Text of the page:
The Great Illusion

The saddest of the books on my office bookshelf is an old one published nearly a century ago: Norman Angell's The Great Illusion: A Study of the Relation of Military Power in Nations to Their Economic and Social Advantage , which tried to prove that military conquest was obsolete.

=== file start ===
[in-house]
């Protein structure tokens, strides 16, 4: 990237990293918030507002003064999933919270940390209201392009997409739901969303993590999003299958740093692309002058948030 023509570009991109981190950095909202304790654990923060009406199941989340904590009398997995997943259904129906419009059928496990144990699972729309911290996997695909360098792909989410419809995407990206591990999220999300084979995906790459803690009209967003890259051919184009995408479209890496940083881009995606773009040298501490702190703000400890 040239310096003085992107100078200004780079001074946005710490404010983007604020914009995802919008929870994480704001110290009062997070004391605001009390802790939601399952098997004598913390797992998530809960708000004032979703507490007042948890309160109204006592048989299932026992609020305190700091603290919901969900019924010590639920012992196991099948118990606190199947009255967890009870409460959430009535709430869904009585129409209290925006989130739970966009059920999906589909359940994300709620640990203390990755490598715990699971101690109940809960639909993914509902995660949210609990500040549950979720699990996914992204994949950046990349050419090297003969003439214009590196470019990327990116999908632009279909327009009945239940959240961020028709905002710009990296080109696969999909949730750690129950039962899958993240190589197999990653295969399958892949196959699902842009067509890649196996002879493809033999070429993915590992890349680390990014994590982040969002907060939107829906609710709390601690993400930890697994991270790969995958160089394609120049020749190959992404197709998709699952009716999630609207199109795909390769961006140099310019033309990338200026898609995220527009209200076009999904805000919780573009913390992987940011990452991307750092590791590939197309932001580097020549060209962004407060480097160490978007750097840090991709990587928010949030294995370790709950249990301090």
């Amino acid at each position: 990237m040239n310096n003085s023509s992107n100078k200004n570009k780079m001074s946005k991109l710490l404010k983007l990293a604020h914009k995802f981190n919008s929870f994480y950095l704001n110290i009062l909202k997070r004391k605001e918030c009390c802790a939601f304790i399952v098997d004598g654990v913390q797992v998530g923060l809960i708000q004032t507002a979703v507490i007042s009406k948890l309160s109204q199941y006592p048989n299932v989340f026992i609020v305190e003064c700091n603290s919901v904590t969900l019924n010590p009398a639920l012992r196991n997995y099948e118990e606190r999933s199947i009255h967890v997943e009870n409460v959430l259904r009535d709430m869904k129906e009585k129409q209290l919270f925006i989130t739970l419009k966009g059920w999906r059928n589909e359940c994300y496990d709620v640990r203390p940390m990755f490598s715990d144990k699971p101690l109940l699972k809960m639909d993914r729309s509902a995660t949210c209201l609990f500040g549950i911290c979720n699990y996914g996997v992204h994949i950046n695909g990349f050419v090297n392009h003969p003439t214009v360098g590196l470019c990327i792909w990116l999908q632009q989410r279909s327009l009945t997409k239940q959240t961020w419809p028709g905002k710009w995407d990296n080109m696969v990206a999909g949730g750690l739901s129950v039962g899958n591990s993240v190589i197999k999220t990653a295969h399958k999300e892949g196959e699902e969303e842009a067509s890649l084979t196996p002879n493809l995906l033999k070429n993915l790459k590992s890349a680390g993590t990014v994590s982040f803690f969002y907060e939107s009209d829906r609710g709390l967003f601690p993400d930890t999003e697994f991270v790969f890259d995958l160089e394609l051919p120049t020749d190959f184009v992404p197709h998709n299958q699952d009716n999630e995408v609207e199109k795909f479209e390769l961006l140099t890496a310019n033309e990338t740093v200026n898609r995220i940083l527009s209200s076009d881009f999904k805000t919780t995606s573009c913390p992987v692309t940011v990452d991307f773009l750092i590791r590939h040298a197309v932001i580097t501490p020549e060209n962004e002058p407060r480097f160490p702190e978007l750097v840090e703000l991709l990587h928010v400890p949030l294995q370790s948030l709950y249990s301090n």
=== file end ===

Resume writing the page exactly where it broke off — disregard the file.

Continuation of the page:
Angell's argument was simple: in all prolonged modern industrial wars, everybody loses. Losers lose the most, but winners also are worse off than if peace had been maintained. Many fathers, sons, and husbands are dead, and so are many mothers, wives, and daughters. Much wealth has been blown up. Much architecture has been turned into rubble. Confiscation damages the rule of law on which modern industrial prosperity rests. The most that even the winners can say is that they are little losers rather than big losers. Modern industrial war is, as the computer in the 1982 movie War Games put it, a very peculiar game: "The only way to win is not to play."